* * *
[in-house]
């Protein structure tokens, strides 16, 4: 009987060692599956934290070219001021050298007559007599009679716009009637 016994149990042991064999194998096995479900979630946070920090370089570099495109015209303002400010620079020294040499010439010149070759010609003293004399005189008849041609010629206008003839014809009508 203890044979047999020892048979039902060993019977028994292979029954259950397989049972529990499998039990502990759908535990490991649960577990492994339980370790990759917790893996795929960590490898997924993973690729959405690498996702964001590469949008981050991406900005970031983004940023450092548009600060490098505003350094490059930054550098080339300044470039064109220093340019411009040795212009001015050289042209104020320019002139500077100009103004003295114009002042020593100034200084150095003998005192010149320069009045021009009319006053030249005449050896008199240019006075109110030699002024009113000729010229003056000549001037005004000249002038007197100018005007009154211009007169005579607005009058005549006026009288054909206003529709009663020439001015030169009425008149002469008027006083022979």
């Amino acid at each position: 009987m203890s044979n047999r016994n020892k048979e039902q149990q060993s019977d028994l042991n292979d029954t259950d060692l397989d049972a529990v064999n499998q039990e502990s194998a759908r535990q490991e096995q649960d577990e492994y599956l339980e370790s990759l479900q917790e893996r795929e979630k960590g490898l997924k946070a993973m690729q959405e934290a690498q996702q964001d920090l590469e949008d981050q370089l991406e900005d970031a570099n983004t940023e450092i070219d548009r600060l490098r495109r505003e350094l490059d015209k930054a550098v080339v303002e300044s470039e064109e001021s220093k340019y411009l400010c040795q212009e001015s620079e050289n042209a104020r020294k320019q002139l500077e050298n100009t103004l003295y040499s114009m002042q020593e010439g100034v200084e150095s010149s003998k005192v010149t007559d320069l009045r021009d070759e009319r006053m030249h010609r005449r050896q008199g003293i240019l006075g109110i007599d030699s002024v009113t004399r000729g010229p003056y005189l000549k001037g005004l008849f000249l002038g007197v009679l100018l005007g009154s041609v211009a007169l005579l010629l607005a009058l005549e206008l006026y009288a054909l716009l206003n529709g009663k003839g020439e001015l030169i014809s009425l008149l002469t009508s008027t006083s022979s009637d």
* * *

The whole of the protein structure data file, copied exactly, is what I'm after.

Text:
[in-house]
């Protein structure tokens, strides 16, 4: 009987060692599956934290070219001021050298007559007599009679716009009637 016994149990042991064999194998096995479900979630946070920090370089570099495109015209303002400010620079020294040499010439010149070759010609003293004399005189008849041609010629206008003839014809009508 203890044979047999020892048979039902060993019977028994292979029954259950397989049972529990499998039990502990759908535990490991649960577990492994339980370790990759917790893996795929960590490898997924993973690729959405690498996702964001590469949008981050991406900005970031983004940023450092548009600060490098505003350094490059930054550098080339300044470039064109220093340019411009040795212009001015050289042209104020320019002139500077100009103004003295114009002042020593100034200084150095003998005192010149320069009045021009009319006053030249005449050896008199240019006075109110030699002024009113000729010229003056000549001037005004000249002038007197100018005007009154211009007169005579607005009058005549006026009288054909206003529709009663020439001015030169009425008149002469008027006083022979």
């Amino acid at each position: 009987m203890s044979n047999r016994n020892k048979e039902q149990q060993s019977d028994l042991n292979d029954t259950d060692l397989d049972a529990v064999n499998q039990e502990s194998a759908r535990q490991e096995q649960d577990e492994y599956l339980e370790s990759l479900q917790e893996r795929e979630k960590g490898l997924k946070a993973m690729q959405e934290a690498q996702q964001d920090l590469e949008d981050q370089l991406e900005d970031a570099n983004t940023e450092i070219d548009r600060l490098r495109r505003e350094l490059d015209k930054a550098v080339v303002e300044s470039e064109e001021s220093k340019y411009l400010c040795q212009e001015s620079e050289n042209a104020r020294k320019q002139l500077e050298n100009t103004l003295y040499s114009m002042q020593e010439g100034v200084e150095s010149s003998k005192v010149t007559d320069l009045r021009d070759e009319r006053m030249h010609r005449r050896q008199g003293i240019l006075g109110i007599d030699s002024v009113t004399r000729g010229p003056y005189l000549k001037g005004l008849f000249l002038g007197v009679l100018l005007g009154s041609v211009a007169l005579l010629l607005a009058l005549e206008l006026y009288a054909l716009l206003n529709g009663k003839g020439e001015l030169i014809s009425l008149l002469t009508s008027t006083s022979s009637d």